NES Review – Castlevania III: Dracula’s Curse

cv3.jpg

I just finished watching season 2 of the Netflix Castlevania series, which got me interested in playing more of the games in the series! Similar to other games in the series, Castlevania III takes a Belmont through Dracula’s castle, but adds a ton more to the series – making it the best iteration on the NES!

In terms of story, the game loosely follows the Netflix show! The game is set in Europe in the 1400’s. The church has asked the Belmonts to leave Europe because of their super-human strength. However, once Dracula shows up, the Church calls on Trevor Belmont for assistance! You take control of him as you fight back against Dracula as he tries to take over and destroy Europe! As always – the game primary takes place in and around Dracula’s Castle – and your job is to get through it and destroy him!

This slideshow requires JavaScript.

In terms of gameplay, the game initially presented itself quite similar to other NES incarnations – you walk, jump, and whip your way through stages, defeating monsters as they come. The controls are tight, but still suffer from the knock-back effects like similar games when you get hit. As you defeat enemies, you collect hearts, which in Castlevania-like-fashion act as ammo for the numerous weapons Trevor can obtain. All the favourites  are including the dagger, holly water, and axe!

This slideshow requires JavaScript.

As players get further into the game, they will notice that there is much more to explore, with branching pathways and hidden secrets! This led to one of the biggest surprises – you can take control of multiple characters! You can find a mage, pirate, and even Alucard – and all have unique powers to them! I was particularly blown away by the pirate who was able to climb on walls and moved much more freely than Trevor.

With the press of the select button, you can switch between Trevor and whomever is following. Unfortunately, you cannot take more than one partner along with you. In the long run however, this adds to the replayability of the game because it encourages multiple run-throughs and has multiple endings depending on which character you beat the game with.

This slideshow requires JavaScript.

The levels also offer a lot of diversity – with many callbacks to the first game like the clocktower! At the end of each stage is a boss – ranging from a giant skeleton to Dracula himself! I enjoyed the bosses and did not find them overly challenging. However, a real surprise awaits after players after they complete a level – they are presented with branching paths!The addition of this concept makes this game one of the most repayable Castlevania games compared to the rest!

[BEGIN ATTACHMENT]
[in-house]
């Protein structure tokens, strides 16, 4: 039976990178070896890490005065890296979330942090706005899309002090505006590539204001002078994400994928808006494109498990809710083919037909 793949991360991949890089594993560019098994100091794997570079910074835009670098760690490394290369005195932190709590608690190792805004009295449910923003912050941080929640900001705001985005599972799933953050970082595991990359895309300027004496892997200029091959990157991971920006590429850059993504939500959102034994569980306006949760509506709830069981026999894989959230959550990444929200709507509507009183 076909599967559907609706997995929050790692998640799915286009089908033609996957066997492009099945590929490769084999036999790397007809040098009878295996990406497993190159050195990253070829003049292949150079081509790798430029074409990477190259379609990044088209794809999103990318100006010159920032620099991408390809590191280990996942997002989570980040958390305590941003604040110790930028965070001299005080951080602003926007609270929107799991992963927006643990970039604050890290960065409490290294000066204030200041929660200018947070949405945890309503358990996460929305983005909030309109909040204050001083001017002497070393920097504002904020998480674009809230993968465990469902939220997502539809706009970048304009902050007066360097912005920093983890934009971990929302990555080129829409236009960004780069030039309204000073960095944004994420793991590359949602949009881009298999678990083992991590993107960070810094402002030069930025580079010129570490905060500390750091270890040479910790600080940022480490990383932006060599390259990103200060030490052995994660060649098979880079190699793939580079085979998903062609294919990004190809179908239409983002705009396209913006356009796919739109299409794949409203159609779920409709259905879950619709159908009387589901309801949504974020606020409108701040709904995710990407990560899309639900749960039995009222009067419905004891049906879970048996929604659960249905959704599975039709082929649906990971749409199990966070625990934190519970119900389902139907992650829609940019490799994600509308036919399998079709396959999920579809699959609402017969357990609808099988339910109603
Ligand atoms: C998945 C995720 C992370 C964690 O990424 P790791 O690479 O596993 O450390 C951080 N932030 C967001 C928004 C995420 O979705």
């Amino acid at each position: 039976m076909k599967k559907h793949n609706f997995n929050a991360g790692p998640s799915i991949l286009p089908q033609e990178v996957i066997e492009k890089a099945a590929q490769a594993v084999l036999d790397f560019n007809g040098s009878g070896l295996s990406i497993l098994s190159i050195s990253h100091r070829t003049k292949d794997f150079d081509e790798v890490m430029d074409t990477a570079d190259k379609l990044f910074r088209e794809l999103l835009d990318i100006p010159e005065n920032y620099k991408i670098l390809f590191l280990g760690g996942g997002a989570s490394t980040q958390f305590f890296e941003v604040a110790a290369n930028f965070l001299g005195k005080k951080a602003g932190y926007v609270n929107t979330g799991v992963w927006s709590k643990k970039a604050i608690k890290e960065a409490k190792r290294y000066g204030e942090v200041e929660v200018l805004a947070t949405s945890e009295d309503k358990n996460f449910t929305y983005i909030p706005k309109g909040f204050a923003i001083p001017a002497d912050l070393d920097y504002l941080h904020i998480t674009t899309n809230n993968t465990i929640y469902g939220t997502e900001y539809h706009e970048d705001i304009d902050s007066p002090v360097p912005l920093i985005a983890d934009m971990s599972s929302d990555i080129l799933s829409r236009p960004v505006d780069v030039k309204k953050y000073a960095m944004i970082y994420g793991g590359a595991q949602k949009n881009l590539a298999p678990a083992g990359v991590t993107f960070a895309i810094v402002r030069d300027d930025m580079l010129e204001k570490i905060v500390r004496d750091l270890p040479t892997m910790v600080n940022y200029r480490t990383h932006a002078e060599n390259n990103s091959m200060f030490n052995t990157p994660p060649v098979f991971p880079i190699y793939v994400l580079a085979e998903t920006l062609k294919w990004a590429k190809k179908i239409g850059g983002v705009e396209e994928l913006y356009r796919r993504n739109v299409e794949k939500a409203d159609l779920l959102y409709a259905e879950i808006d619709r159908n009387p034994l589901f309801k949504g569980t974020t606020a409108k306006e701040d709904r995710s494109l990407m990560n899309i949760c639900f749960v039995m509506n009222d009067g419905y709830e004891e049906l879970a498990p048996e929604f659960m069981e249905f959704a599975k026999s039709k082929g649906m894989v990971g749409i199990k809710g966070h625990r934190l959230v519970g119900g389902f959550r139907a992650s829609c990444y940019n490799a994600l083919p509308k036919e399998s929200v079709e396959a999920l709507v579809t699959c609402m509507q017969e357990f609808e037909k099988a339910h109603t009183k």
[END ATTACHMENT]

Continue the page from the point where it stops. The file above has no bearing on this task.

This slideshow requires JavaScript.

In terms of graphics, this game – by NES standards – looks great! They game employs lots of colours and has more diverse areas than the previous iterations in the series ranging from outdoor environments, to dungeons and towers! The sprites also look great, and some of the bosses are very large! While the game still suffers from flickering, I never found that it got in the way of enjoying the game. The music and sound effects are also exceptional. They were so good in-fact that my brother bought my the vinyl for Christmas last year! For importers, the Famicon version has even better music (because they added an extra chip into the game cartridge).

This slideshow requires JavaScript.

In summary, Castlevania III: Dracula’s Curse is an awesome action/platform game that is challenging, fun, replayable, and offers possibly the best soundtrack of any Castlevania game!  This is one of the best NES games on the system and is a must-own for fans of the series! Overall, I give this game a top pick tag and a final score of 9/10!

Final Score: 9/10

Leave a Reply

Fill in your details below or click an icon to log in:

WordPress.com Logo

You are commenting using your WordPress.com account. Log Out /  Change )

Google+ photo

You are commenting using your Google+ account. Log Out /  Change )

Twitter picture

You are commenting using your Twitter account. Log Out /  Change )

Facebook photo

You are commenting using your Facebook account. Log Out /  Change )

Connecting to %s